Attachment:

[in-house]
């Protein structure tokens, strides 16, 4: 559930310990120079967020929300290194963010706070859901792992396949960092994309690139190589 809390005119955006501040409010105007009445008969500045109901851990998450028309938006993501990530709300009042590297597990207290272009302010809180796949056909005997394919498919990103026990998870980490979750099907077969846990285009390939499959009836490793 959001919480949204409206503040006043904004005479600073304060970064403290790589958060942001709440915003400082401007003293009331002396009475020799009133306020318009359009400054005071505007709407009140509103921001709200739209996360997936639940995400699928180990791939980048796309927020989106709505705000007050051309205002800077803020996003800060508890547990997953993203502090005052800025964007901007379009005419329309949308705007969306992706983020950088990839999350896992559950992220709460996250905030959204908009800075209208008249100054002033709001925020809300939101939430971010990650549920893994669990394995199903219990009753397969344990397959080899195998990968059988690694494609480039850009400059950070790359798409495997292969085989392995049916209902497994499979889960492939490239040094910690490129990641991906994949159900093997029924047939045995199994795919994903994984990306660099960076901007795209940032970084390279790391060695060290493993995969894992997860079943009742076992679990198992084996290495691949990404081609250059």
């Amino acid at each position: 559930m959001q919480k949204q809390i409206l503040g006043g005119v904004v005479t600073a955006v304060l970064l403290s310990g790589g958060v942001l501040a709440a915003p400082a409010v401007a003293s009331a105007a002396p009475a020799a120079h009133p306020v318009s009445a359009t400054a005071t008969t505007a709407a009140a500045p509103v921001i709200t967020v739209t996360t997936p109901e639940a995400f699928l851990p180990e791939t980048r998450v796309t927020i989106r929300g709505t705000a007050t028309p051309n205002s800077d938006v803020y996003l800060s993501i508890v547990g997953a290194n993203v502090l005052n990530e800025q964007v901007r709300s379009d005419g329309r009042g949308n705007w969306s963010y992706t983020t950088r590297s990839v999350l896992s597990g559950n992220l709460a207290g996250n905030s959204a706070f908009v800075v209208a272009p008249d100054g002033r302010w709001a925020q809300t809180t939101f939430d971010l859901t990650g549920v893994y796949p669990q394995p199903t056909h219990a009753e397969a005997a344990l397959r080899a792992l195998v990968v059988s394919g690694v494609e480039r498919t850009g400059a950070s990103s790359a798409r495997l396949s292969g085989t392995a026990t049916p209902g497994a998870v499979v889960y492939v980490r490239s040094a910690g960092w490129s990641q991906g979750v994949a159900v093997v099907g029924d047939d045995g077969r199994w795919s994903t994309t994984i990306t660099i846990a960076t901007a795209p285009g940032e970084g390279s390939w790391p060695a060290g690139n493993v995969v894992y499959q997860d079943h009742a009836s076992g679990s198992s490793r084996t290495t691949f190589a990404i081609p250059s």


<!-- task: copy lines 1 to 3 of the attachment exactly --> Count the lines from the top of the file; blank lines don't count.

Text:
[in-house]
């Protein structure tokens, strides 16, 4: 559930310990120079967020929300290194963010706070859901792992396949960092994309690139190589 809390005119955006501040409010105007009445008969500045109901851990998450028309938006993501990530709300009042590297597990207290272009302010809180796949056909005997394919498919990103026990998870980490979750099907077969846990285009390939499959009836490793 959001919480949204409206503040006043904004005479600073304060970064403290790589958060942001709440915003400082401007003293009331002396009475020799009133306020318009359009400054005071505007709407009140509103921001709200739209996360997936639940995400699928180990791939980048796309927020989106709505705000007050051309205002800077803020996003800060508890547990997953993203502090005052800025964007901007379009005419329309949308705007969306992706983020950088990839999350896992559950992220709460996250905030959204908009800075209208008249100054002033709001925020809300939101939430971010990650549920893994669990394995199903219990009753397969344990397959080899195998990968059988690694494609480039850009400059950070790359798409495997292969085989392995049916209902497994499979889960492939490239040094910690490129990641991906994949159900093997029924047939045995199994795919994903994984990306660099960076901007795209940032970084390279790391060695060290493993995969894992997860079943009742076992679990198992084996290495691949990404081609250059």
């Amino acid at each position: 559930m959001q919480k949204q809390i409206l503040g006043g005119v904004v005479t600073a955006v304060l970064l403290s310990g790589g958060v942001l501040a709440a915003p400082a409010v401007a003293s009331a105007a002396p009475a020799a120079h009133p306020v318009s009445a359009t400054a005071t008969t505007a709407a009140a500045p509103v921001i709200t967020v739209t996360t997936p109901e639940a995400f699928l851990p180990e791939t980048r998450v796309t927020i989106r929300g709505t705000a007050t028309p051309n205002s800077d938006v803020y996003l800060s993501i508890v547990g997953a290194n993203v502090l005052n990530e800025q964007v901007r709300s379009d005419g329309r009042g949308n705007w969306s963010y992706t983020t950088r590297s990839v999350l896992s597990g559950n992220l709460a207290g996250n905030s959204a706070f908009v800075v209208a272009p008249d100054g002033r302010w709001a925020q809300t809180t939101f939430d971010l859901t990650g549920v893994y796949p669990q394995p199903t056909h219990a009753e397969a005997a344990l397959r080899a792992l195998v990968v059988s394919g690694v494609e480039r498919t850009g400059a950070s990103s790359a798409r495997l396949s292969g085989t392995a026990t049916p209902g497994a998870v499979v889960y492939v980490r490239s040094a910690g960092w490129s990641q991906g979750v994949a159900v093997v099907g029924d047939d045995g077969r199994w795919s994903t994309t994984i990306t660099i846990a960076t901007a795209p285009g940032e970084g390279s390939w790391p060695a060290g690139n493993v995969v894992y499959q997860d079943h009742a009836s076992g679990s198992s490793r084996t290495t691949f190589a990404i081609p250059s």